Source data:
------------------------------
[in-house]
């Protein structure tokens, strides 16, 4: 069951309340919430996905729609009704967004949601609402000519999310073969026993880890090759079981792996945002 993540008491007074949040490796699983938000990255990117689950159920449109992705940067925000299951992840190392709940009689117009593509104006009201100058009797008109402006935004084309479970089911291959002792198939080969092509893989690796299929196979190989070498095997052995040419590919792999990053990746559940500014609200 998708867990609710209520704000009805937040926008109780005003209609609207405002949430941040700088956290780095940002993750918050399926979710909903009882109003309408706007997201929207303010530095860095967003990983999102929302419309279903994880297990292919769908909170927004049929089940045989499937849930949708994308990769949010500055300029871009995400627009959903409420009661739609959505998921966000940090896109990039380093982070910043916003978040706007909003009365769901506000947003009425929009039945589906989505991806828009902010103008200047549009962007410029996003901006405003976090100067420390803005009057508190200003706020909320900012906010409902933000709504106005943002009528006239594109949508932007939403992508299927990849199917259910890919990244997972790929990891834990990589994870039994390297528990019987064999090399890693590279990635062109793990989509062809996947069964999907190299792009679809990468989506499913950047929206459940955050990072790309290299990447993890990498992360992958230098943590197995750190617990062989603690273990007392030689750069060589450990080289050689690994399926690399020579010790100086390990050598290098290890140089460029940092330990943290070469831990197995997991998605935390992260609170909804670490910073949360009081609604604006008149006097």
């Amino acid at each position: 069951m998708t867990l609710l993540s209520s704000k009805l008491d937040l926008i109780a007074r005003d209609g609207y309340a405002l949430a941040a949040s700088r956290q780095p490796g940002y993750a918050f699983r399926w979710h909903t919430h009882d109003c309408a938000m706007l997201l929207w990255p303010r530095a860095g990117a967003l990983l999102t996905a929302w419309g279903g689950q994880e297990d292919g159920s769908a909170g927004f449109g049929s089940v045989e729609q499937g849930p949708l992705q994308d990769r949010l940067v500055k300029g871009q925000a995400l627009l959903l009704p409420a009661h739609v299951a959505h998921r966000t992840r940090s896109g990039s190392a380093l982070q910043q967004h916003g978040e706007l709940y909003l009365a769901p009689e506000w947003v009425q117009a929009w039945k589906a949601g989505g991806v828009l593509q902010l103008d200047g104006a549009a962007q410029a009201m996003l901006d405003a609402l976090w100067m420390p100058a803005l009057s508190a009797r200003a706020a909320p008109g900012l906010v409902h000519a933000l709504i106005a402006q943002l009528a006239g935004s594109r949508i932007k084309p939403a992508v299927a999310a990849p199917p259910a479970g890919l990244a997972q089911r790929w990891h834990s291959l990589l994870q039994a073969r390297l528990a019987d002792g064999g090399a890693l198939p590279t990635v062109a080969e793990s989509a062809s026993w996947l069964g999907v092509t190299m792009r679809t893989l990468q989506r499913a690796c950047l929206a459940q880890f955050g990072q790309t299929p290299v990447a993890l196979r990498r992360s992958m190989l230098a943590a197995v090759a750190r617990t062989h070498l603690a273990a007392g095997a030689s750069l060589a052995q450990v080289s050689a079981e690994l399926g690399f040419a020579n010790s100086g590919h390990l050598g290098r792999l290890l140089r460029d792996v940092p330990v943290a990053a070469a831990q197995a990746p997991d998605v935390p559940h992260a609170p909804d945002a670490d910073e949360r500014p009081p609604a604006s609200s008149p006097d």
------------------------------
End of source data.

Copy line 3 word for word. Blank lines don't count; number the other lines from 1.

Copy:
């Amino acid at each position: 069951m998708t867990l609710l993540s209520s704000k009805l008491d937040l926008i109780a007074r005003d209609g609207y309340a405002l949430a941040a949040s700088r956290q780095p490796g940002y993750a918050f699983r399926w979710h909903t919430h009882d109003c309408a938000m706007l997201l929207w990255p303010r530095a860095g990117a967003l990983l999102t996905a929302w419309g279903g689950q994880e297990d292919g159920s769908a909170g927004f449109g049929s089940v045989e729609q499937g849930p949708l992705q994308d990769r949010l940067v500055k300029g871009q925000a995400l627009l959903l009704p409420a009661h739609v299951a959505h998921r966000t992840r940090s896109g990039s190392a380093l982070q910043q967004h916003g978040e706007l709940y909003l009365a769901p009689e506000w947003v009425q117009a929009w039945k589906a949601g989505g991806v828009l593509q902010l103008d200047g104006a549009a962007q410029a009201m996003l901006d405003a609402l976090w100067m420390p100058a803005l009057s508190a009797r200003a706020a909320p008109g900012l906010v409902h000519a933000l709504i106005a402006q943002l009528a006239g935004s594109r949508i932007k084309p939403a992508v299927a999310a990849p199917p259910a479970g890919l990244a997972q089911r790929w990891h834990s291959l990589l994870q039994a073969r390297l528990a019987d002792g064999g090399a890693l198939p590279t990635v062109a080969e793990s989509a062809s026993w996947l069964g999907v092509t190299m792009r679809t893989l990468q989506r499913a690796c950047l929206a459940q880890f955050g990072q790309t299929p290299v990447a993890l196979r990498r992360s992958m190989l230098a943590a197995v090759a750190r617990t062989h070498l603690a273990a007392g095997a030689s750069l060589a052995q450990v080289s050689a079981e690994l399926g690399f040419a020579n010790s100086g590919h390990l050598g290098r792999l290890l140089r460029d792996v940092p330990v943290a990053a070469a831990q197995a990746p997991d998605v935390p559940h992260a609170p909804d945002a670490d910073e949360r500014p009081p609604a604006s609200s008149p006097d």